Tough Questions about city's settlement over police raid - CBS46 News

City of Atlanta mulls over settlement stemming from botched police raid

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ATLANTA (CBS ATLANTA) -

Taxpayers in Atlanta could be responsible to pay a hefty fine if the city agrees to pay a claim of more than $140,000 for a botched police raid.

City leaders discussed the claim during a City of Atlanta Public Safety Committee meeting Tuesday afternoon.

The raid, which happened in May 2010, occurred at Ruby's Sanabella Restaurant and Lounge after an officer said he saw liquor being served after hours.

But the restaurant's attorney, Dan Grossman, said it was what happened next that could cost the city all that money.

"(The officer) busted a door off the hinges without a crow bar, without a search warrant, and then they came in and detained and searched... took ID's from everyone in the restaurant, even people who were not suspected of any crime," Grossman said.

Grossman said the Atlanta Police officer who raided the restaurant was not within their rights to search the customers.

"Unless police suspect you as an individual of a crime, they can't interfere with your liberty in any way through detention, search, seizure, ID check, or anything else and there were people at Ruby's not suspected of a crime who had that all happen," Grossman said.

The situation at Ruby's wasn't the first time the Atlanta Police Department has come under fire for raids gone bad.

In 2011, six Atlanta police officers were fired stemming from a raid at the Atlanta Eagle bar.  In that case, Atlanta Police Chief George Turner said the officers violated the department's truthfulness policy, and a settlement of $1 million was reached.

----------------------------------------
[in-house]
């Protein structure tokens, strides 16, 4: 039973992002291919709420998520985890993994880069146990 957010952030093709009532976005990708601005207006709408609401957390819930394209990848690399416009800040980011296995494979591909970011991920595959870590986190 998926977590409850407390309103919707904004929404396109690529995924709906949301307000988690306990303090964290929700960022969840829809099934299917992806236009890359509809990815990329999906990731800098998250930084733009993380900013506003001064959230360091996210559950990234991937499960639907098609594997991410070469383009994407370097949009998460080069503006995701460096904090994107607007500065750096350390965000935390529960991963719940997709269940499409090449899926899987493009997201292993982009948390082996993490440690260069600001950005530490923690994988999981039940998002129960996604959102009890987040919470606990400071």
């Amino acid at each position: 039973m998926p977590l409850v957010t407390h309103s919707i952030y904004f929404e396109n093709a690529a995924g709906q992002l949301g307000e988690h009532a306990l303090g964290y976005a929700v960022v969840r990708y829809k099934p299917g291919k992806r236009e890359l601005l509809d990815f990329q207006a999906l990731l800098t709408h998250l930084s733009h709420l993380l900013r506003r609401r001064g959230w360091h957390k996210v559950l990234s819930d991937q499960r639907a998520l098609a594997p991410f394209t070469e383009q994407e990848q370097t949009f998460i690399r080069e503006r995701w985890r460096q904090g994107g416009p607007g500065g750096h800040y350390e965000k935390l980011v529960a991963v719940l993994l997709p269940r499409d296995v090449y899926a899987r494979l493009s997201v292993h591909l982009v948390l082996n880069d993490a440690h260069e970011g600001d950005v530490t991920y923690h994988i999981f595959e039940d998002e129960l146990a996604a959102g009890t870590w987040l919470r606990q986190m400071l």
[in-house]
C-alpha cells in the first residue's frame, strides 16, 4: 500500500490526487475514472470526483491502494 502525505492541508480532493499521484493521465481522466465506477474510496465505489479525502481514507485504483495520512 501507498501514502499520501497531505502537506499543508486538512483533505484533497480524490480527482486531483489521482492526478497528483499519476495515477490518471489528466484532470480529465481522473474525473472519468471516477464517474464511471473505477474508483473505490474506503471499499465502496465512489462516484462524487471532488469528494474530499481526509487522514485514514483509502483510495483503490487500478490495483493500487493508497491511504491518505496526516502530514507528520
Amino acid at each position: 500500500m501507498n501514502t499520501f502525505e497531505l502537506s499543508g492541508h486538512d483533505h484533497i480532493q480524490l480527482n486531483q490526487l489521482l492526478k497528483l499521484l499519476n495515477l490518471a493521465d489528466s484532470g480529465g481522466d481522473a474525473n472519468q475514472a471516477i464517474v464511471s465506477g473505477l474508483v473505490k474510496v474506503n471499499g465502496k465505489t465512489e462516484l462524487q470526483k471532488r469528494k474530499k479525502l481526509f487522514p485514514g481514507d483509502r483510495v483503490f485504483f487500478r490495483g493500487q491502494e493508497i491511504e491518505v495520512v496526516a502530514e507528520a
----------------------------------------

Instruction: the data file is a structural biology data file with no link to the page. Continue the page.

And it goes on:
During Tuesday's committee meeting, Councilman Michael Bond said this should be one of the last incidents where Atlanta police didn't have adequate training.

"Now all of the officers are supposedly trained in greater detail on how to go on to these properties and maintain the constitutionality of what they are doing," he said.

In a statement from Mayor Kasim Reed's office, spokesman Reese McCranie said the Atlanta Police Department had been undergoing reforms to prevent similar situations from occurring again. 

That statement read:

"Please know that this event occurred before the Eagle Bar settlement and as a result, there have been numerous reforms at APD including the revision of the police department's standard operating procedures and additional training in several, important procedural areas including search and seizure."

CBS Atlanta News contacted the Atlanta Police Department for comment on the pending settlement, but officials would not comment because the officer involved in the raid was still under investigation.

The full city council will still have to approve the settlement next Monday, which would pay out $18,000 to eight plaintiffs.

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